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In re Mlincek

United States Bankruptcy Court, N.D. Ohio
Sep 26, 2006
350 B.R. 764 (Bankr. N.D. Ohio 2006)

Summary

In Mlincek v. United States, 350 B.R. 764 (Bankr. N.D. Ohio 2007), the court held in circumstances virtually identical to the instant case that a case or controversy existed, but it declined for prudential reasons to exercise jurisdiction, relying on the doctrine of ripeness.

Summary of this case from Hinton v. U.S.

Opinion

Case No. 05-27639, Adversary Proceeding No. 06-1107.

September 26, 2006.

Anita A. Gill, Special Assistant United States Attorney Cleveland, Peter Sklarew, Tax Division, Dept. of Justice, Washington, D.C., for the government.

Kevin M. Ryan, Ryan Legal Services, North Ridgeville, OH, for Erik Mlincek, Holly J. Mlincek, Plaintiffs.

Anita A. Gill, Peter A. Sklarew, Tax Division, Dept. of Justice, Washington, DC, for IRS, Insolvency Group 3, Defendant.


MEMORANDUM OF OPINION


Before the Court is the defendant's motion to dismiss (Docket #7). The defendant urges dismissal of this adversary proceeding because the plaintiff's complaint does not present a justiciable case or controversy. Because the Court declines to exercise jurisdiction for prudential reasons, the defendant's motion to dismiss is granted.

JURISDICTION

In the present case, the debtors have brought this adversary proceeding under 11 U.S.C. § 523(a)(1), which excepts from discharge any debt — for a tax or a customs duty —

(A) of the kind and for the periods specified in section 507(a)(3) or 507(a)(8) of [Title 11], whether or not a claim for such tax was filed or allowed;

(B) with respect to which a return, or equivalent report or notice, if required —

(i) was not filed or given; or

(ii) was filed or given after the date on which such return, report, or notice was last due, under applicable law or under any extension, and after two years before the date of the filing of the petition; or

(C) with respect to which the debtor made a fraudulent return or willfully attempted in any manner to evade or defeat such tax. . . .

The debtors allege that they owe federal income tax for the year 2000 and that they timely filed a return for that year. Thus, unless the debtors return was fraudulent, or the debtors willfully attempted to evade their federal income tax for the year 2000, their tax debt would not be excepted from discharge under 11 U.S.C. § 523(a)(1).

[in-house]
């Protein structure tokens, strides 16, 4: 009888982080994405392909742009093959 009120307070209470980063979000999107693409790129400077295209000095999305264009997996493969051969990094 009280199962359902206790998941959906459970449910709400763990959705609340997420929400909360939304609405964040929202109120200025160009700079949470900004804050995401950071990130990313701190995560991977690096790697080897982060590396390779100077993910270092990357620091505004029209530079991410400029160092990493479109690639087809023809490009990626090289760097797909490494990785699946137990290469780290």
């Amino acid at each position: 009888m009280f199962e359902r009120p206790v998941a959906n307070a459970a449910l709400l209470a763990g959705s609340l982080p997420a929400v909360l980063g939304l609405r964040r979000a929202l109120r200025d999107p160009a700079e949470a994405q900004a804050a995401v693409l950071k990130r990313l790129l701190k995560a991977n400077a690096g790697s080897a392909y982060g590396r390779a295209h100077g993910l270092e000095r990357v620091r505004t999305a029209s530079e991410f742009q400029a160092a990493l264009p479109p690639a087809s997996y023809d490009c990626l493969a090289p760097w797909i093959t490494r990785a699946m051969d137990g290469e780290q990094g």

The debtors have made no allegations regarding an attempt to evade or defeat their 2000 federal income tax, nor have the debtors made any allegations regarding a pending or threatened action by the United States to collect this tax or to commence a criminal investigation or prosecution regarding this tax. The United States, in its motion to dismiss, does not dispute the inapplicability of subparagraphs 523(a)(1)(A) and (B). The United States also asserts that it has no present intention of seeking a nondischargeability determination under subparagraph 523(a)(1)(C). In fact the United States asserts that the IRS intends to abate the debtors' tax debt upon entry of the debtors' discharge.

The debtors commenced this adversary proceeding pursuant to Bankruptcy Rule 4007, which provides that either "[a] debtor or any creditor may file a complaint to obtain a determination of the dischargeability of any debt." Determinations of dischargeability are core proceedings under 28 U.S.C. § 157(b)(2)(I). Bankruptcy judges may hear and determine "all core proceedings arising under title 11 . . . and may enter appropriate orders and judgments. . . ." 28 U.S.C. § 157(b)(1). The District Court has jurisdiction "over all civil proceedings arising under title 11, or arising in or related to cases under title 11." 28 U.S.C. §§ 1334. Pursuant to 28 U.S.C. § 157(a), the United States District Court for the Northern District of Ohio has referred to the Bankruptcy Court for the Northern District of Ohio "all cases under title 11 and all proceedings arising under title 11 or arising in or related to a case under title 11." Local General Order No. 84.